[TIP] why do you use py.test?
herman at swebpage.com
Fri Feb 18 18:44:55 PST 2011
Thanks for the explanations, everyone! I think I have a better grasp
on this now :)
(some comments inline)
On Tue, Feb 15, 2011 at 7:12 PM, holger krekel <holger at merlinux.eu> wrote:
> On Tue, Feb 15, 2011 at 10:12 +0900, Herman Sheremetyev wrote:
>> I've seen a lot of messages on this list of people mentioning they use
>> py.test, so I'm curious what advantages it offers. I gave it a try and
>> immediately noticed it was literally 10x slower than nose, taking 0.60
>> seconds to run the same set of tests it takes nose 0.062. As a result
>> I pretty much wrote it off since test speed is pretty important to me,
>> and all the red in my terminal seemed a bit unnecessary. But as I see
>> people continuously mention it I wonder if I missed something about
>> py.test's functionality that could be really useful and offset the
>> speed problems.
> first a note on speed. py.test has higher overhead for executing a single
> tests than nose or unittest. It spends more time in plugin hook invocations
> and could be optimized to be less noticeable. But this hasn't been a priority
> because no one has yet told me it's of practical concern to them.
> Is it in your case?
Definitely. It seems like people that are using py.test are writing
much slower tests, perhaps exercising large portions of their
application in each one, so the extra setup time gets lost in the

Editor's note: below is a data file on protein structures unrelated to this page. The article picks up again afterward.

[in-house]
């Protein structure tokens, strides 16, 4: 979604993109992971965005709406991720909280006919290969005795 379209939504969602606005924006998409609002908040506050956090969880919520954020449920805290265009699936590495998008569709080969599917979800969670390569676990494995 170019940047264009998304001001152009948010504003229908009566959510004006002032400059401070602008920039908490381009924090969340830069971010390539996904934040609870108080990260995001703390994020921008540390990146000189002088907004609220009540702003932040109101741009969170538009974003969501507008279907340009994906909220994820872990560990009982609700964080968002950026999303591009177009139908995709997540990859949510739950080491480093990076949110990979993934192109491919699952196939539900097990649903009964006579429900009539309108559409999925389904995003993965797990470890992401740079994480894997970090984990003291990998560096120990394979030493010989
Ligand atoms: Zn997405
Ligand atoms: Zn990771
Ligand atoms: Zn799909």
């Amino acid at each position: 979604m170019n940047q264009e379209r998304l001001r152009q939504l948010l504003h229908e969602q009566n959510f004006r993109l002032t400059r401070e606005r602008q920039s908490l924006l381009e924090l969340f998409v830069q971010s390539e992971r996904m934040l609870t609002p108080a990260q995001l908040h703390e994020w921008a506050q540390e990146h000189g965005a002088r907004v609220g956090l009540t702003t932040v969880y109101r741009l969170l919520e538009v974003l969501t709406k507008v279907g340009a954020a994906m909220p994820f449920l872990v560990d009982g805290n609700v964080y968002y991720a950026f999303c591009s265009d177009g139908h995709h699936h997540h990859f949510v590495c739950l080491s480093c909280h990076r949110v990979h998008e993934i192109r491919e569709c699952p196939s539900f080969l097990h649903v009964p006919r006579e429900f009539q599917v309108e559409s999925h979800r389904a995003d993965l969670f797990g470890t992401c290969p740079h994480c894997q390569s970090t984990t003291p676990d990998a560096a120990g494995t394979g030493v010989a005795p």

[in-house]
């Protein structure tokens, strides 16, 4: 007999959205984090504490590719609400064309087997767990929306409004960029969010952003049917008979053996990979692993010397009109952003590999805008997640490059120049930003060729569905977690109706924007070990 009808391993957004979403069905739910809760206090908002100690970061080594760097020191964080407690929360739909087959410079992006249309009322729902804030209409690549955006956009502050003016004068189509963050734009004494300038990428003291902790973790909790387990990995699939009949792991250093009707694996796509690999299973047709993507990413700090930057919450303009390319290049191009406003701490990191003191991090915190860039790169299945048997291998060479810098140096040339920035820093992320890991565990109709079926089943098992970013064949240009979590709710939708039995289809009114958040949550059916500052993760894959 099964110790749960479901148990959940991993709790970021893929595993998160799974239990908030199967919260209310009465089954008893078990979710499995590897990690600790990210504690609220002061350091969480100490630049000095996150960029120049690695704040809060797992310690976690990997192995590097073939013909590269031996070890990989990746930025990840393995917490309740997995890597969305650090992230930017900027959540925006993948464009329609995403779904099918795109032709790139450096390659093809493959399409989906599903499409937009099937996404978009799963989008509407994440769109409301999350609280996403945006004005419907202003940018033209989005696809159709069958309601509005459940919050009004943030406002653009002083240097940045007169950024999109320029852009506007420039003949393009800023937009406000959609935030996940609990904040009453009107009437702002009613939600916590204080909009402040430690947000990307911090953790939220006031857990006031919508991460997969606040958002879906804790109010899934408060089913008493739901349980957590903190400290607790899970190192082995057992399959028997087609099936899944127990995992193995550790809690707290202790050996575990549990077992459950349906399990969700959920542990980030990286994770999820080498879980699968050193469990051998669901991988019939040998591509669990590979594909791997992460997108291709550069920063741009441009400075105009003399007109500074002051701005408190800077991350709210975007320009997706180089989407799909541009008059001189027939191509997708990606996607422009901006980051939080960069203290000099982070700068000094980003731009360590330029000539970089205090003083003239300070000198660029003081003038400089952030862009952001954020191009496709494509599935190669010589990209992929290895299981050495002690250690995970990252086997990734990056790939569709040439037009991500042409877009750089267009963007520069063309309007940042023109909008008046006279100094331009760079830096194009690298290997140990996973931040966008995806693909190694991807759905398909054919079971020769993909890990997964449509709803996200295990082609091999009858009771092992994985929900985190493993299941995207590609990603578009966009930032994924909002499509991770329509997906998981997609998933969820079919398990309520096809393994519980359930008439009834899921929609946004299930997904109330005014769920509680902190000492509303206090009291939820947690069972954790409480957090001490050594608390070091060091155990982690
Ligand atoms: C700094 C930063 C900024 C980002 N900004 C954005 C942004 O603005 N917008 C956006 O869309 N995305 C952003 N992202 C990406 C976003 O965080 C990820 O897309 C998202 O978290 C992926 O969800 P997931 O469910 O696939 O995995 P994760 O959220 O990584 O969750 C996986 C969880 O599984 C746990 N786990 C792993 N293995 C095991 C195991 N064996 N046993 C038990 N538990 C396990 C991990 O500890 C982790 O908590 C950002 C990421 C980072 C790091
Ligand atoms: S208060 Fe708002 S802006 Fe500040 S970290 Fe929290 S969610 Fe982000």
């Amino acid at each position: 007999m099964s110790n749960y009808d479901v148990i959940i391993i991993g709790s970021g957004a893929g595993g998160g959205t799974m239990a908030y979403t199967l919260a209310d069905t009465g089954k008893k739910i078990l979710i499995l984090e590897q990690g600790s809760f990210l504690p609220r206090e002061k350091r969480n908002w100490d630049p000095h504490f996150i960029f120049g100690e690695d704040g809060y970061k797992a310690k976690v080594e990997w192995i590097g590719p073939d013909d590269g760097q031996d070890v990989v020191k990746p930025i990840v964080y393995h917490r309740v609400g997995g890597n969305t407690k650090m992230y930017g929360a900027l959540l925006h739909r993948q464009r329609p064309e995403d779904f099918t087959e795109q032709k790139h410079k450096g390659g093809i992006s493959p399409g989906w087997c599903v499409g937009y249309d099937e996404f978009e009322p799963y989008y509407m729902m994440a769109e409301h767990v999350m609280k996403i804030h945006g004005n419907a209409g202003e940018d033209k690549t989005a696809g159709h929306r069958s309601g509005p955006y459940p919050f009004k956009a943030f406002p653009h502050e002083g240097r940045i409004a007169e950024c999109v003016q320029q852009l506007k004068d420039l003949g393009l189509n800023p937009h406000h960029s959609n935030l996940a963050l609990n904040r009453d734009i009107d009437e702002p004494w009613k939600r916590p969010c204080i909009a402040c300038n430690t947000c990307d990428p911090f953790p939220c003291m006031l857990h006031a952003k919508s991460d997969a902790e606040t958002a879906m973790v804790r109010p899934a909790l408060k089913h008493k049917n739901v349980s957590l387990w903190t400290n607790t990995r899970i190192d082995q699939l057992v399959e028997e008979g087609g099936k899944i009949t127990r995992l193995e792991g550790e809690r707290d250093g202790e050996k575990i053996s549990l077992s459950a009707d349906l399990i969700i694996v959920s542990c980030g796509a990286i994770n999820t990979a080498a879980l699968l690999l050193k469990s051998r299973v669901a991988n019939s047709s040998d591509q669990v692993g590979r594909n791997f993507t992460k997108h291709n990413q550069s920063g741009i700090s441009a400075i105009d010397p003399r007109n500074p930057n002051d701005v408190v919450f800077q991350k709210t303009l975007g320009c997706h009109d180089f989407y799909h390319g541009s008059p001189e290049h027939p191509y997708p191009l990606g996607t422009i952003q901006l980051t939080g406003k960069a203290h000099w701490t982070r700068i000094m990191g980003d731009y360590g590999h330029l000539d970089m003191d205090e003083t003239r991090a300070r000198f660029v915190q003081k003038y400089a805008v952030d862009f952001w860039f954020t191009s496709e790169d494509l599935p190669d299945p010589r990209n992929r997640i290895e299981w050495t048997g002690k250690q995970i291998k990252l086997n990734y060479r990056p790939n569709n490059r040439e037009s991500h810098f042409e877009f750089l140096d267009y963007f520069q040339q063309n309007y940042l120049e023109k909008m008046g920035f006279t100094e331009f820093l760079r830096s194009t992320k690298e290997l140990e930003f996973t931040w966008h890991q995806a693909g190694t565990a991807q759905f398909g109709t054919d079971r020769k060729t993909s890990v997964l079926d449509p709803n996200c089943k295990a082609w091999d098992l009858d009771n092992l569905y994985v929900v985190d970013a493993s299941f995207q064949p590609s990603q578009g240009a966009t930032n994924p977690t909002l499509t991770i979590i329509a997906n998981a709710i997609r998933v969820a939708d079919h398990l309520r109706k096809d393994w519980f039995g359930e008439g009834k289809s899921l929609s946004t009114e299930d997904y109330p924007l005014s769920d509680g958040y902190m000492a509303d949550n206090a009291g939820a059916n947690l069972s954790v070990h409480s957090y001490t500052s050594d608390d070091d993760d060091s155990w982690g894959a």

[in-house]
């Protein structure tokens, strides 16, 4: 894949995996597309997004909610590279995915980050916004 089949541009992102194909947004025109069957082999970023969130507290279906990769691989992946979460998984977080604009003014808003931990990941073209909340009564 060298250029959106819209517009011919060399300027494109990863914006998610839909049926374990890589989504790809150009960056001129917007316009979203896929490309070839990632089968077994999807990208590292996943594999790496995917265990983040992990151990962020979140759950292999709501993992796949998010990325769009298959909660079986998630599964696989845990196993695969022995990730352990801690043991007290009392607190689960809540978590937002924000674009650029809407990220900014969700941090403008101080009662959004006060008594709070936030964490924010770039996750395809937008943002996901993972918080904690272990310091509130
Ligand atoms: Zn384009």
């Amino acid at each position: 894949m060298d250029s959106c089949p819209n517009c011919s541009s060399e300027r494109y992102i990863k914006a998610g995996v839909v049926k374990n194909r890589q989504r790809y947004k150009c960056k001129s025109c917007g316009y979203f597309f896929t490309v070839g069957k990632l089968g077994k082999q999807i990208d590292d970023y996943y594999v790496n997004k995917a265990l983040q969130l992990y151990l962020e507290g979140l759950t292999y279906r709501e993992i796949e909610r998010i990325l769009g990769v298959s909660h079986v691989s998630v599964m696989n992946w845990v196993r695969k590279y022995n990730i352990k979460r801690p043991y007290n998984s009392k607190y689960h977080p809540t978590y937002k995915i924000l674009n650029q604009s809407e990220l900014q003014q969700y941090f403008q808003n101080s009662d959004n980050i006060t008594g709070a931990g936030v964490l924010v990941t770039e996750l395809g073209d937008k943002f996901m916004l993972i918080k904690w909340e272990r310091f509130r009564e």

noise. Whereas if you have a set of tests each of which takes
microseconds to run, running the test suite with unittest or nose
doesn't break you out of the development groove, but py.test takes so
long that I think it makes TDD style development much less practical.
At least that's the case for me. If I had to worry about doing
end-to-end testing in a large application, rather than doing quick
iterations in a small library, py.test sounds like it might make for a
good solution as it supports running the tests in parallel, which is
key when you have lots of large tests.
>> So, what are your reasons for using py.test (or some other test runner) ? :)
> i like many aspects of how it behaves and reports probably
> because i wrote much of it :) I'd also be curious what people
> have to say why they prefer nose or other test runners, btw :)
These are just visual nitpicks, but I find the default informational
messages in the terminal being in red to be pretty confusing. Green,
or perhaps just neutral bold, would have been a better choice for
these I think. Also, the huge horizontal lines separating frames in
the stack traces are very hard to parse visually. This may just be me
More information about the testing-in-python